In April, Autism Awareness Month, the creators of the popular kid’s show Dinosaur Train decided to do their part in raising awareness by introducing a character who has traits similar to that of a person with autism. The character appeared in a two-parter, so parents and their kids had twice as much to talk about.
According to GPB Media, the episodes were “Junior Conductor’s Academy,” parts one and two, which first aired on Wednesday, April 6 and Thursday, April 7, respectively. In part one, all the dinosaur kids, including one named Buddy, are traveling to the Junior Conductor’s Academy in Laramidia, hoping to become Junior Conductors First Class. When they arrive, they meet Dennis Deinocheirus, a dinosaur who knows a substantial amount of information about dinosaurs. Buddy is disappointed, as he hoped to be the smartest student.
Buddy realizes that despite his intelligence, Dennis has trouble making friends. In part two, WXXI reports that the two become friends and must work together with their other classmates to pass some challenging tests.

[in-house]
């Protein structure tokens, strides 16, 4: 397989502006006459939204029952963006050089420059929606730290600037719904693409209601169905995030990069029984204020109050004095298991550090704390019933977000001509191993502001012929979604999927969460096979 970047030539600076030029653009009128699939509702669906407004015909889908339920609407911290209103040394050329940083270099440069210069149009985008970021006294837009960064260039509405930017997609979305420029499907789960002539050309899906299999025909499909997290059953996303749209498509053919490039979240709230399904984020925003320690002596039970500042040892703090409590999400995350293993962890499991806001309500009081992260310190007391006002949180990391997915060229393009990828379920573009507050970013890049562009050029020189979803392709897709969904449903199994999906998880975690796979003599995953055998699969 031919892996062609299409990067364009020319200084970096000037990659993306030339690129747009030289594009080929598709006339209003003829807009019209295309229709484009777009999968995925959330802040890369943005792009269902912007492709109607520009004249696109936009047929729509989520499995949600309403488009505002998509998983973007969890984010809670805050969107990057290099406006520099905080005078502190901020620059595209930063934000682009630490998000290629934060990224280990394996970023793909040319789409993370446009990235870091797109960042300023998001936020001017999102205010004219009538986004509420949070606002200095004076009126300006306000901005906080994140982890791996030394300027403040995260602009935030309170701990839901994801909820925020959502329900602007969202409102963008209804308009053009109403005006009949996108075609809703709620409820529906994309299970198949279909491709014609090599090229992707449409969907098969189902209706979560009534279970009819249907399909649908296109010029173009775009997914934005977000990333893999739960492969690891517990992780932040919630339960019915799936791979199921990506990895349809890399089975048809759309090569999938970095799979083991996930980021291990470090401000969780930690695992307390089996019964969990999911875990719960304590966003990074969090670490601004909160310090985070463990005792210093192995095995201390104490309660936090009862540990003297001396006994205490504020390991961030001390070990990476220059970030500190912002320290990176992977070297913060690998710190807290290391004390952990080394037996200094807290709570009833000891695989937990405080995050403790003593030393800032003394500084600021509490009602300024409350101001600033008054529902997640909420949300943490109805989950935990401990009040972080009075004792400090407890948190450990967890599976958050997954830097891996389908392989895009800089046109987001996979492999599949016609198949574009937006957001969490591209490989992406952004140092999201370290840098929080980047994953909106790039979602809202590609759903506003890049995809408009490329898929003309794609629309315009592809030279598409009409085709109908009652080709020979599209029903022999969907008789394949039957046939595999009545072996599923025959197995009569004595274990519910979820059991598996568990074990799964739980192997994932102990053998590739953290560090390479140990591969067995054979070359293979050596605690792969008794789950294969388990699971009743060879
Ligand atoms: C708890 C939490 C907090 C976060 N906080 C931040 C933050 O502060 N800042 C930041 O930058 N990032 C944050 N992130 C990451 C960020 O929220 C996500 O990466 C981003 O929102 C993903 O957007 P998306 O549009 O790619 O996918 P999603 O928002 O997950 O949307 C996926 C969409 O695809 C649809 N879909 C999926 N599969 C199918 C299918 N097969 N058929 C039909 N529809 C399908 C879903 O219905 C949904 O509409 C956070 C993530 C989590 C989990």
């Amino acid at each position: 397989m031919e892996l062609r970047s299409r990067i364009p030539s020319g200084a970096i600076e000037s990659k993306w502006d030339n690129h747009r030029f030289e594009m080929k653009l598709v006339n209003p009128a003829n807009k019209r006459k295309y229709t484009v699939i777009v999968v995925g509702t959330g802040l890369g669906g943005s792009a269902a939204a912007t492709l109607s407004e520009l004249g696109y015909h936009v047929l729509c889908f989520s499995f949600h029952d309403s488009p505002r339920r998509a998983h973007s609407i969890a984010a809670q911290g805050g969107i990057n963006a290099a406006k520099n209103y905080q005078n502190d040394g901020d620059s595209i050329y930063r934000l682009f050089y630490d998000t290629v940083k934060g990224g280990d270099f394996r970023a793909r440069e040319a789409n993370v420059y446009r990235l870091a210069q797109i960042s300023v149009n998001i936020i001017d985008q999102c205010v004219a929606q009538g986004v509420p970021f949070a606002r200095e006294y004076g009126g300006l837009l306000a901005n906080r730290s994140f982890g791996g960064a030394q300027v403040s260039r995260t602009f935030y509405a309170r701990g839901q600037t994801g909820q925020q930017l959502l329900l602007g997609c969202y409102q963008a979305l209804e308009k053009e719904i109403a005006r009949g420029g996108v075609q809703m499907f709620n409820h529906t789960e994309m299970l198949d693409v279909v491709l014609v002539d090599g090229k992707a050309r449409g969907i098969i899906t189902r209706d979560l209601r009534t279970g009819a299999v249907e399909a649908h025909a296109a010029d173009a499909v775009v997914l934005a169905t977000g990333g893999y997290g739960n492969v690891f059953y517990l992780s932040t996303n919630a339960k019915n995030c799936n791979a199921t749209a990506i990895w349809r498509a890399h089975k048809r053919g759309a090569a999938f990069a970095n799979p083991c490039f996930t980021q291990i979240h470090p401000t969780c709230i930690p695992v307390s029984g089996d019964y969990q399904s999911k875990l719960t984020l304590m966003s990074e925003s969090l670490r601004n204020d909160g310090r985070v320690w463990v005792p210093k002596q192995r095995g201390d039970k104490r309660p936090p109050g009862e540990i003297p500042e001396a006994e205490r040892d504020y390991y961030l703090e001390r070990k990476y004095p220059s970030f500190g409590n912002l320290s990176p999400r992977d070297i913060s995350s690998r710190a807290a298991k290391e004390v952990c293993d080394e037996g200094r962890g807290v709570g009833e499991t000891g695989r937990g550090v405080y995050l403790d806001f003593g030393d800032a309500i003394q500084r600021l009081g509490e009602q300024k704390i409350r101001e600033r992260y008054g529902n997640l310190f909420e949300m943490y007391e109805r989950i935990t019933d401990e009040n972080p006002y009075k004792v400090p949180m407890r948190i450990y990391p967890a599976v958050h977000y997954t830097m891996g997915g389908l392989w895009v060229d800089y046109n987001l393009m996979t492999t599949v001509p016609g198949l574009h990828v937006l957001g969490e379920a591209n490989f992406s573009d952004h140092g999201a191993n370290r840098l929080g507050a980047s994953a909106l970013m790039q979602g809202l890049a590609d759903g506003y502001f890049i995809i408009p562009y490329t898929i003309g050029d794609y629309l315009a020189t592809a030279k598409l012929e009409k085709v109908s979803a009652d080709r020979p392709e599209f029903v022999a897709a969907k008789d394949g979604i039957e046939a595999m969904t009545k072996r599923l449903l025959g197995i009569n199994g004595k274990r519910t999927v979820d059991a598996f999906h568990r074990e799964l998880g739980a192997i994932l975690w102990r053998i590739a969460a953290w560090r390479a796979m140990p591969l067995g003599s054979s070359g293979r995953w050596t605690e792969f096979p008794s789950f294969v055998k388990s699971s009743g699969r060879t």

The show itself worked with the Centers for Disease Control and Prevention to spread the word about detecting early signs of autism and other developmental disabilities. One of the best ways for parents to do so is by keeping track of the ages where their kids reach certain milestones. To make it easier for parents, the CDC offers a list of developmental milestones at every age.
With its special episodes that focus on autism, Dinosaur Train helped educate kids about the disorder in a simple, respectful manner. It also gave kids and parents a reason to talk about the disorder together.
Dennis Deinocheirus isn’t the only PBS character that raises awareness about autism, though. Check out this story of another PBS character raising autism awareness.
The Autism Site is a place where people can come together to support people who are affected by autism spectrum disorder. In addition to sharing inspiring stories, shopping for the cause, and signing petitions, visitors can take just a moment each day to click on the red button to provide therapy for children and families living with autism spectrum disorders. Visit The Autism Site and click today - it's free!